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Hannah Bannister

Hannah Bannister
South Coast Natural Resource Management

PhD in Science

About

9
Publications
818
Reads
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64
Citations
Additional affiliations
August 2019 - April 2020
South Coast Natural Resource Management Inc.
Position
  • Regional Ecologist
July 2017 - April 2020
The University of New South Wales
Position
  • Lecturer
February 2015 - July 2019
University of Adelaide
Position
  • PhD Student
Education
July 2013 - June 2014
University of Western Australia
Field of study
  • Zoology; Conservation Biology

Publications

Publications (9)
Article
Conservation practitioners implement management interventions for the protection of threatened species, but the benefits are rarely measured. We investigated the efficacy of aerial poison baiting for feral cats, a species identified as a threat to reintroduced populations of two Australian mammals. We measured individual survival, short‐term change...
Article
Full-text available
Successful fauna reintroductions occur when the original causes of decline are addressed. When these causes are unclear, intensive post-release monitoring could help identify unknown threats and new management actions. We present an Australian case study involving a reintroduction of the threatened western quoll (Dasyurus geoffroii), a species whos...
Article
Full-text available
Predation is a key factor contributing to the failure of reintroductions of vertebrates but there is variation in predation risk between individuals. Understanding the traits that render some animals less susceptible to predation, and selecting for these traits, may help improve reintroduction success. Here, we test whether prior exposure to predat...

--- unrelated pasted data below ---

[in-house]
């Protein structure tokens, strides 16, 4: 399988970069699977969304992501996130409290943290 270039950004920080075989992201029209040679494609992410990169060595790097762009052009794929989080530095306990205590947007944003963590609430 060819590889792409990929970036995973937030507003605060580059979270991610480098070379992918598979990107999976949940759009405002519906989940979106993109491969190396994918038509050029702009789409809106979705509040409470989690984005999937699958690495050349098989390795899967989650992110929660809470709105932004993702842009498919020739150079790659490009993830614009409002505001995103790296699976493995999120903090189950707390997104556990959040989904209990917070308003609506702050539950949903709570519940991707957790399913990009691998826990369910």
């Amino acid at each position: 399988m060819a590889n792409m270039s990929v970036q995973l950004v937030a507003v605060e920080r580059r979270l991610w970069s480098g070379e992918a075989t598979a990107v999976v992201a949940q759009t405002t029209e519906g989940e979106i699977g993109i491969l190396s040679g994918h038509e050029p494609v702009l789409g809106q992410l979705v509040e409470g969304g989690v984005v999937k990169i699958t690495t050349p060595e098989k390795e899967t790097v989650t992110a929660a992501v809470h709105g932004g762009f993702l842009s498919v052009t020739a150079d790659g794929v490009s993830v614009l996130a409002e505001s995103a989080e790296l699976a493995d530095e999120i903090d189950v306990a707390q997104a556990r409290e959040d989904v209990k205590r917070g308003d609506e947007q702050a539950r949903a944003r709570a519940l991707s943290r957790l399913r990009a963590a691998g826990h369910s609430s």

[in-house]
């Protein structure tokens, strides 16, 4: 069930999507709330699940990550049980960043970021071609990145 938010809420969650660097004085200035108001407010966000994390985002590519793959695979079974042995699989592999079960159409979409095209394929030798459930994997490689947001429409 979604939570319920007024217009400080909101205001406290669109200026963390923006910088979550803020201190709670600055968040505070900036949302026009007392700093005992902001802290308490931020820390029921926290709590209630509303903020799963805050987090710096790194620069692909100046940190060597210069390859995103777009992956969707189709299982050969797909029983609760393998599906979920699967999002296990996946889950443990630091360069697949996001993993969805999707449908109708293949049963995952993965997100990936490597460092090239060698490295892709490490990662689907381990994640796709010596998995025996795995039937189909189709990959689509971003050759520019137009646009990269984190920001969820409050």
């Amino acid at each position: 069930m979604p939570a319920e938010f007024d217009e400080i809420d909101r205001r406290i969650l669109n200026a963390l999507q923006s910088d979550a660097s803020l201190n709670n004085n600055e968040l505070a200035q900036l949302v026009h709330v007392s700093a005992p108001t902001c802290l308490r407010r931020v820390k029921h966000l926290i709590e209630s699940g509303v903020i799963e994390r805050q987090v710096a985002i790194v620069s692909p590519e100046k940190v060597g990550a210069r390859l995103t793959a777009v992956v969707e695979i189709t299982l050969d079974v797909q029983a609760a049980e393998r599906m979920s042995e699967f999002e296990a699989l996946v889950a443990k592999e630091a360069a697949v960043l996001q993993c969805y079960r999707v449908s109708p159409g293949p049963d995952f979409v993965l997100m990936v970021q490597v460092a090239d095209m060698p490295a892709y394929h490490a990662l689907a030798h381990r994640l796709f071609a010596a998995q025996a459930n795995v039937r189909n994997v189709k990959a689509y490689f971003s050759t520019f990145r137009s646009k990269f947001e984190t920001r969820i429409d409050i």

Article
An important component of reintroduction is acclimatization to the release site. Movement parameters and breeding are common metrics used to infer the end of the acclimatization period, but the time taken to locate preferred food items is another important measure. We studied the diet of a reintroduced population of brushtail possums Trichosurus vu...
Article
Habitat degradation contributes to species decline, and habitat quality is an important factor influencing reintroduction success globally. Habitat quality can include a range of physical resources such as nest sites and food resources but also anything that can restrict the use of these resources such as predation risk or competition. In arid Aust...
Article
Natal dispersal is influenced by many environmental and biological factors and can be a time of elevated mortality risk. We aimed to understand how physical, behavioral, and demographic traits of mothers and juveniles influenced natal dispersal by studying a population of brushtail possums (Trichosurus vulpecula) reintroduced to their former range....
Article
Context: Predator-controlled environments can lead to prey species losing costly antipredator behaviours as they exploit their low-risk environment, creating a ‘predator-naïve’ population. If individuals lacking suitable antipredator behaviours are used as source populations for reintroductions to environments where predators are present, their beh...
Article
Release methods can influence the outcome of reintroductions. We tested the effect of delayed, immediate and supplementary food/shelter release treatments on the reintroduction of brushtail possums Trichosurus vulpecula to an environment in which introduced predators, particularly foxes, were subject to control. Monitoring of 48 radio-collared poss...
Article
Broad-scale Australian mammal declines following European settlement have resulted in many species becoming regionally or globally extinct. Attempts to reintroduce native mammals are often unsuccessful due to a suboptimal number of founders being used, high rates of predation and a lack of knowledge of the reintroduction biology for the species con...

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